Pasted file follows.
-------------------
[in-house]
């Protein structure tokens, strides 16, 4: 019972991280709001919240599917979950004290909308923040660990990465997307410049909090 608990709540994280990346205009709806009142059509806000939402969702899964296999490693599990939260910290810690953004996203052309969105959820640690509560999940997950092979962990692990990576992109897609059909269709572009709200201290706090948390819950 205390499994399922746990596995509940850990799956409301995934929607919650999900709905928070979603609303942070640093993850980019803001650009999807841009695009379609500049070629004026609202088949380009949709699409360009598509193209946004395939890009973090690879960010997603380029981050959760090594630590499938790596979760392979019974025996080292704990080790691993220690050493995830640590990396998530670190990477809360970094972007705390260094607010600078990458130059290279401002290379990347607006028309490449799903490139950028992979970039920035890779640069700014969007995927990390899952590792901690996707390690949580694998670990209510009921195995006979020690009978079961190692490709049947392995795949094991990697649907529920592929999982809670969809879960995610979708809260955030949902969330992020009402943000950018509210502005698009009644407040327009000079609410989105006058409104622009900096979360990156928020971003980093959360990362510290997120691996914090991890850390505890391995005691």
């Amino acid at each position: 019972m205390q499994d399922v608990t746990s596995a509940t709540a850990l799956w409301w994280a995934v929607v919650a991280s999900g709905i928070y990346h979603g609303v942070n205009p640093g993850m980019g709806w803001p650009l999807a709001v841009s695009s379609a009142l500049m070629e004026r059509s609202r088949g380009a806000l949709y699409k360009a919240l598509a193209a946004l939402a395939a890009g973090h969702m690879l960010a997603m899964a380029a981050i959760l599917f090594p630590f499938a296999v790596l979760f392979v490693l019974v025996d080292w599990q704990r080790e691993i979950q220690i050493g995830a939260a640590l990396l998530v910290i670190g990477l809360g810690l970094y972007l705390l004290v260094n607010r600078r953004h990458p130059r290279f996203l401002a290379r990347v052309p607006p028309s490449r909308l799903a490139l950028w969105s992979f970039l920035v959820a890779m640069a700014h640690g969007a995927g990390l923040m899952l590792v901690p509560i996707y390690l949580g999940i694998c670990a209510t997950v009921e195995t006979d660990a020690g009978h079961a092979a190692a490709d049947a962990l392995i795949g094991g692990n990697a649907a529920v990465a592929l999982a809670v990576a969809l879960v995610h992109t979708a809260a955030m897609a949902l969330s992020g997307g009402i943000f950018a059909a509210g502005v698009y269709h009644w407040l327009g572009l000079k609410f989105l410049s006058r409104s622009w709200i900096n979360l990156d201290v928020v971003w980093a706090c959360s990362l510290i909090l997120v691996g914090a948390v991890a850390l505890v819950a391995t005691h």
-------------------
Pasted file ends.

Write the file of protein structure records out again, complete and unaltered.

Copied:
[in-house]
């Protein structure tokens, strides 16, 4: 019972991280709001919240599917979950004290909308923040660990990465997307410049909090 608990709540994280990346205009709806009142059509806000939402969702899964296999490693599990939260910290810690953004996203052309969105959820640690509560999940997950092979962990692990990576992109897609059909269709572009709200201290706090948390819950 205390499994399922746990596995509940850990799956409301995934929607919650999900709905928070979603609303942070640093993850980019803001650009999807841009695009379609500049070629004026609202088949380009949709699409360009598509193209946004395939890009973090690879960010997603380029981050959760090594630590499938790596979760392979019974025996080292704990080790691993220690050493995830640590990396998530670190990477809360970094972007705390260094607010600078990458130059290279401002290379990347607006028309490449799903490139950028992979970039920035890779640069700014969007995927990390899952590792901690996707390690949580694998670990209510009921195995006979020690009978079961190692490709049947392995795949094991990697649907529920592929999982809670969809879960995610979708809260955030949902969330992020009402943000950018509210502005698009009644407040327009000079609410989105006058409104622009900096979360990156928020971003980093959360990362510290997120691996914090991890850390505890391995005691």
């Amino acid at each position: 019972m205390q499994d399922v608990t746990s596995a509940t709540a850990l799956w409301w994280a995934v929607v919650a991280s999900g709905i928070y990346h979603g609303v942070n205009p640093g993850m980019g709806w803001p650009l999807a709001v841009s695009s379609a009142l500049m070629e004026r059509s609202r088949g380009a806000l949709y699409k360009a919240l598509a193209a946004l939402a395939a890009g973090h969702m690879l960010a997603m899964a380029a981050i959760l599917f090594p630590f499938a296999v790596l979760f392979v490693l019974v025996d080292w599990q704990r080790e691993i979950q220690i050493g995830a939260a640590l990396l998530v910290i670190g990477l809360g810690l970094y972007l705390l004290v260094n607010r600078r953004h990458p130059r290279f996203l401002a290379r990347v052309p607006p028309s490449r909308l799903a490139l950028w969105s992979f970039l920035v959820a890779m640069a700014h640690g969007a995927g990390l923040m899952l590792v901690p509560i996707y390690l949580g999940i694998c670990a209510t997950v009921e195995t006979d660990a020690g009978h079961a092979a190692a490709d049947a962990l392995i795949g094991g692990n990697a649907a529920v990465a592929l999982a809670v990576a969809l879960v995610h992109t979708a809260a955030m897609a949902l969330s992020g997307g009402i943000f950018a059909a509210g502005v698009y269709h009644w407040l327009g572009l000079k609410f989105l410049s006058r409104s622009w709200i900096n979360l990156d201290v928020v971003w980093a706090c959360s990362l510290i909090l997120v691996g914090a948390v991890a850390l505890v819950a391995t005691h």